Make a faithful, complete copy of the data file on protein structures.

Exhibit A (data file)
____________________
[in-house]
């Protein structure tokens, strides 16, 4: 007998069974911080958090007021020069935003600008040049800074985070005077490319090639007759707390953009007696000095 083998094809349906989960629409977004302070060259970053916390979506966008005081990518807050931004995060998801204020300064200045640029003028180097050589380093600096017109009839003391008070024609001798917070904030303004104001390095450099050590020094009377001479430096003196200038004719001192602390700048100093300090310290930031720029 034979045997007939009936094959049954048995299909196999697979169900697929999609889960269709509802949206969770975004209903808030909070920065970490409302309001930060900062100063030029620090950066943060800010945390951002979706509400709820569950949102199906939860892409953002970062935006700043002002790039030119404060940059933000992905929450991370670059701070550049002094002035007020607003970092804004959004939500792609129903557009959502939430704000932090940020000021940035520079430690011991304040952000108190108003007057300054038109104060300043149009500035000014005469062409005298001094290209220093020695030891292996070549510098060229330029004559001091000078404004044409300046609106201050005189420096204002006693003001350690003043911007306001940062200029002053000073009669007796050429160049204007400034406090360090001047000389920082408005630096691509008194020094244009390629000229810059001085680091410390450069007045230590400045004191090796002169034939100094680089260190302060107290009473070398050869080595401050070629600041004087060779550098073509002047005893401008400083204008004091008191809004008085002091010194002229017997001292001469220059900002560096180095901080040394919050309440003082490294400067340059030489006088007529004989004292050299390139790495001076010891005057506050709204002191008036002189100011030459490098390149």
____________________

[in-house]
């Protein structure tokens, strides 16, 4: 007998069974911080958090007021020069935003600008040049800074985070005077490319090639007759707390953009007696000095 083998094809349906989960629409977004302070060259970053916390979506966008005081990518807050931004995060998801204020300064200045640029003028180097050589380093600096017109009839003391008070024609001798917070904030303004104001390095450099050590020094009377001479430096003196200038004719001192602390700048100093300090310290930031720029 034979045997007939009936094959049954048995299909196999697979169900697929999609889960269709509802949206969770975004209903808030909070920065970490409302309001930060900062100063030029620090950066943060800010945390951002979706509400709820569950949102199906939860892409953002970062935006700043002002790039030119404060940059933000992905929450991370670059701070550049002094002035007020607003970092804004959004939500792609129903557009959502939430704000932090940020000021940035520079430690011991304040952000108190108003007057300054038109104060300043149009500035000014005469062409005298001094290209220093020695030891292996070549510098060229330029004559001091000078404004044409300046609106201050005189420096204002006693003001350690003043911007306001940062200029002053000073009669007796050429160049204007400034406090360090001047000389920082408005630096691509008194020094244009390629000229810059001085680091410390450069007045230590400045004191090796002169034939100094680089260190302060107290009473070398050869080595401050070629600041004087060779550098073509002047005893401008400083204008004091008191809004008085002091010194002229017997001292001469220059900002560096180095901080040394919050309440003082490294400067340059030489006088007529004989004292050299390139790495001076010891005057506050709204002191008036002189100011030459490098390149």